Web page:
Grant proposals are invited for the general ASP Research awards. ASP Research awards will be given to training initiatives, start-up funds, supplementary funding for students, and innovations in animal care and research technology. Research Award amounts range from $500 to $1500, and will be for a period of one year.
Online grant submission: Available beginning January 4, 2021. You will need to be an ASP member and login to the ASP website in order to submit your application. Instructions on how to become an ASP member can be found here.
All proposals, should be formatted using the appropriate grant application form (links below) and should include all the sections outlined in the application.
Additional sections may be included where relevant but the total narrative should not exceed 2500 words. Applicants whose projects will be conducted in the U.S. must document full approval by their Institutional Animal Care and Use Committee before funds are disbursed. Recipients of grants must agree to submit a brief annual half-page report, and a final report (not to exceed 1 single-spaced page) in a form suitable for publication in the ASP Bulletin, to the Chair of the Research and Development Committee within 6 months of completing the project. These reports should highlight the recipient’s experiences and how the funds from ASP impacted their project.
Applicants must be ASP Members at the Student Level or above. Membership in ASP for individuals from habitat or developing countries is FREE for those unable to pay dues. Please contact the ASP Treasurer for more details on complimentary membership. Please note that new and complimentary memberships can take up to a week to process.
Undergraduate and graduate student applicants must have a sponsor/mentor. The sponsor/mentor does not need to be a member of ASP, but should write one of the two letters of recommendation.
Two letters of recommendation are required (details below).
The applicant must be formally affiliated with an institution that can assure that the funds are used appropriately (e.g., Primate Center, University, Foundation or established Field Program).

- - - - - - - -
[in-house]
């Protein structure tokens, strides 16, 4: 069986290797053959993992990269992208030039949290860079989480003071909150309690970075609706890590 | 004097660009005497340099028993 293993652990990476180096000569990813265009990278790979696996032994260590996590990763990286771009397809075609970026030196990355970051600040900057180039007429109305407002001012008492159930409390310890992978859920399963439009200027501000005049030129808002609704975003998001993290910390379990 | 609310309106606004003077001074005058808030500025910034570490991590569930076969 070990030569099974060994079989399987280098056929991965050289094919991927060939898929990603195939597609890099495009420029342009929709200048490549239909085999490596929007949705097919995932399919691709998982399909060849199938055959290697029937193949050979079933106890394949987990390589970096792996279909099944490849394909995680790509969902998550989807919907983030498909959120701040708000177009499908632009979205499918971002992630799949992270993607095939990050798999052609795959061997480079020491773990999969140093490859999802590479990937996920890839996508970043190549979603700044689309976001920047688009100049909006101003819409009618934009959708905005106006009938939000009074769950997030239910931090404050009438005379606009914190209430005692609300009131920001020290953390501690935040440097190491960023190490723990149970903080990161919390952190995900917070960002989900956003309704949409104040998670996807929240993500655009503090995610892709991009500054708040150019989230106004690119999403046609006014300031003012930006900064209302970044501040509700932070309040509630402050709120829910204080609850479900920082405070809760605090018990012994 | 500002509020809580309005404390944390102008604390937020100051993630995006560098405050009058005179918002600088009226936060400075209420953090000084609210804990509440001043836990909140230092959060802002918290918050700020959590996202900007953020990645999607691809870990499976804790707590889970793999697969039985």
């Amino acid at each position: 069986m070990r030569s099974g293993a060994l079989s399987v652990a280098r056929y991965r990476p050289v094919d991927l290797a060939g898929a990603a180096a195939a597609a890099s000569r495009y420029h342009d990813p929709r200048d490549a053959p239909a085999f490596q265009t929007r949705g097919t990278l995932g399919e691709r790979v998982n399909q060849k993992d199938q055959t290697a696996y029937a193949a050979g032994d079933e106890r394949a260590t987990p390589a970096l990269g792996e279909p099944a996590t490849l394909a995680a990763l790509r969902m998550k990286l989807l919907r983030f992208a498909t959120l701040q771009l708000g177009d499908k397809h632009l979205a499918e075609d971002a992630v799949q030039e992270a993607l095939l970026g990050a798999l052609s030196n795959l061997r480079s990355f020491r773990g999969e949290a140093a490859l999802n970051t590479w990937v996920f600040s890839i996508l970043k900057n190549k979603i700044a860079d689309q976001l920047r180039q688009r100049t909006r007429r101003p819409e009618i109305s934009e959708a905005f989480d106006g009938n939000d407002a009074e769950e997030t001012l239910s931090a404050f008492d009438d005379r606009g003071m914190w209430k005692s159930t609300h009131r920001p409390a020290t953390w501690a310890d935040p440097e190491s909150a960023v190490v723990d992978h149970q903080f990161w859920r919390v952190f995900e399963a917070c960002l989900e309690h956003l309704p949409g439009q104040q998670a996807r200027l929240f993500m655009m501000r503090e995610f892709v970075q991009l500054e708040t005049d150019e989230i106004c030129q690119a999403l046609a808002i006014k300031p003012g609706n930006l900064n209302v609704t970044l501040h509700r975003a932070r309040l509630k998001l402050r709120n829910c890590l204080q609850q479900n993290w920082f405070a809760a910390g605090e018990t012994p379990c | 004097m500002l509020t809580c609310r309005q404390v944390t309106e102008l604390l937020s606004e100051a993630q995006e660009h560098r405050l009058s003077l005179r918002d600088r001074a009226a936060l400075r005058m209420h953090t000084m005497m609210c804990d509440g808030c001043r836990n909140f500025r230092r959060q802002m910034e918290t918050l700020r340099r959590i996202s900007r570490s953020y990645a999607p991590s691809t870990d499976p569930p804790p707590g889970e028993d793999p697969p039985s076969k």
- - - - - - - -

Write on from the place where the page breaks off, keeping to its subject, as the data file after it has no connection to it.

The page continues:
Research grants should be designed to test hypotheses about the proximate and ultimate processes that influence primate behavior, social organization, development, reproduction, physiology, anatomy and/or evolution. Proposals focused purely on welfare or conservation activities are not eligible.
Merit will be the primary criteria for the consideration of each grant.
We will consider the impact that the grant will have for primates and their utility to the society (about 5% of the weighting will be given for this).
Need (i.e., can the project function without it?) will be considered — no more than 5% of the weighting will be given for need.
Whether the application is from a developing or primate range country will be used as a tie breaker. In the case of a tie, preference will go to those who have not won the award previously.
Assurance should be given that if adjunct funding critical to the overall project does not arrive, the ASP funds will only be used for the proposed project.
Field/Zoo/Laboratory applications will be treated equally.
Funds should not be used to support institutional overhead costs, build institutional infrastructure or to purchase institutional equipment that is typically provided by the sponsoring institution.
Previously awarded applicants are not eligible to apply the following year after receipt of funding.
Priority will be given to applicants who have never received an ASP Small Grant Award.
For proposals that include an (optional) education or outreach component, applicants should describe the proposed activity and also how they will evaluate the success of that activity.
If you have any questions regarding your proposal’s suitability for funding, please review the Frequently Asked Questions.
Dr. Lydia Hopper is the chair of the Research and Development Committee for 2020-2022. She can be contacted by email at firstname.lastname@example.org.
More information about letters of recommendation: